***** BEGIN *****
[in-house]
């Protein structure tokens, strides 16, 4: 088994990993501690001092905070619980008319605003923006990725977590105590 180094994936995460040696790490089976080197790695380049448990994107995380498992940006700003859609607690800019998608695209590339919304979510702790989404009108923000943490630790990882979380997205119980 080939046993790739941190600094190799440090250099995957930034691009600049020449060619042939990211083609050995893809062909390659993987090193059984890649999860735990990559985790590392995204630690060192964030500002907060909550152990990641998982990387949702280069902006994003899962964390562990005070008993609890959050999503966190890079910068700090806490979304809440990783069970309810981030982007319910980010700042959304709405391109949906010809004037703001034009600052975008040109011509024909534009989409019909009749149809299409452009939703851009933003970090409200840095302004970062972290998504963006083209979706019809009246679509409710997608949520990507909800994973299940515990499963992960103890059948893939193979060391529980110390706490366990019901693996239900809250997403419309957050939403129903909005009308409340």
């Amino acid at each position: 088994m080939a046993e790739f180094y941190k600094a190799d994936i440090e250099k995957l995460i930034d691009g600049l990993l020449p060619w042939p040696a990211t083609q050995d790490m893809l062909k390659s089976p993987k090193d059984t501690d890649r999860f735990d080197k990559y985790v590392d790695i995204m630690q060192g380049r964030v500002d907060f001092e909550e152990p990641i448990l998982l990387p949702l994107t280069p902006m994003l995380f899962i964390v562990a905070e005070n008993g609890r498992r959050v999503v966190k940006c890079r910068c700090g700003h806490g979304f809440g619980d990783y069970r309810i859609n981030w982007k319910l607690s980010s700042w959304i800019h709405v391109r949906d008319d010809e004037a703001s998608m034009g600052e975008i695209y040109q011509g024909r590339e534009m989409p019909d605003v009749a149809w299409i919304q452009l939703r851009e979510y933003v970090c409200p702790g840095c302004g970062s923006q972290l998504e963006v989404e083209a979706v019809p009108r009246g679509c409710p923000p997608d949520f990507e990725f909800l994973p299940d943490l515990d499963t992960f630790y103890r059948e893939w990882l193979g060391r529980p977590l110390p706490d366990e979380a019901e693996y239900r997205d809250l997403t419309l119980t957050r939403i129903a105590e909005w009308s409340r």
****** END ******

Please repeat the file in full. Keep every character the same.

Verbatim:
[in-house]
């Protein structure tokens, strides 16, 4: 088994990993501690001092905070619980008319605003923006990725977590105590 180094994936995460040696790490089976080197790695380049448990994107995380498992940006700003859609607690800019998608695209590339919304979510702790989404009108923000943490630790990882979380997205119980 080939046993790739941190600094190799440090250099995957930034691009600049020449060619042939990211083609050995893809062909390659993987090193059984890649999860735990990559985790590392995204630690060192964030500002907060909550152990990641998982990387949702280069902006994003899962964390562990005070008993609890959050999503966190890079910068700090806490979304809440990783069970309810981030982007319910980010700042959304709405391109949906010809004037703001034009600052975008040109011509024909534009989409019909009749149809299409452009939703851009933003970090409200840095302004970062972290998504963006083209979706019809009246679509409710997608949520990507909800994973299940515990499963992960103890059948893939193979060391529980110390706490366990019901693996239900809250997403419309957050939403129903909005009308409340």
């Amino acid at each position: 088994m080939a046993e790739f180094y941190k600094a190799d994936i440090e250099k995957l995460i930034d691009g600049l990993l020449p060619w042939p040696a990211t083609q050995d790490m893809l062909k390659s089976p993987k090193d059984t501690d890649r999860f735990d080197k990559y985790v590392d790695i995204m630690q060192g380049r964030v500002d907060f001092e909550e152990p990641i448990l998982l990387p949702l994107t280069p902006m994003l995380f899962i964390v562990a905070e005070n008993g609890r498992r959050v999503v966190k940006c890079r910068c700090g700003h806490g979304f809440g619980d990783y069970r309810i859609n981030w982007k319910l607690s980010s700042w959304i800019h709405v391109r949906d008319d010809e004037a703001s998608m034009g600052e975008i695209y040109q011509g024909r590339e534009m989409p019909d605003v009749a149809w299409i919304q452009l939703r851009e979510y933003v970090c409200p702790g840095c302004g970062s923006q972290l998504e963006v989404e083209a979706v019809p009108r009246g679509c409710p923000p997608d949520f990507e990725f909800l994973p299940d943490l515990d499963t992960f630790y103890r059948e893939w990882l193979g060391r529980p977590l110390p706490d366990e979380a019901e693996y239900r997205d809250l997403t419309l119980t957050r939403i129903a105590e909005w009308s409340r």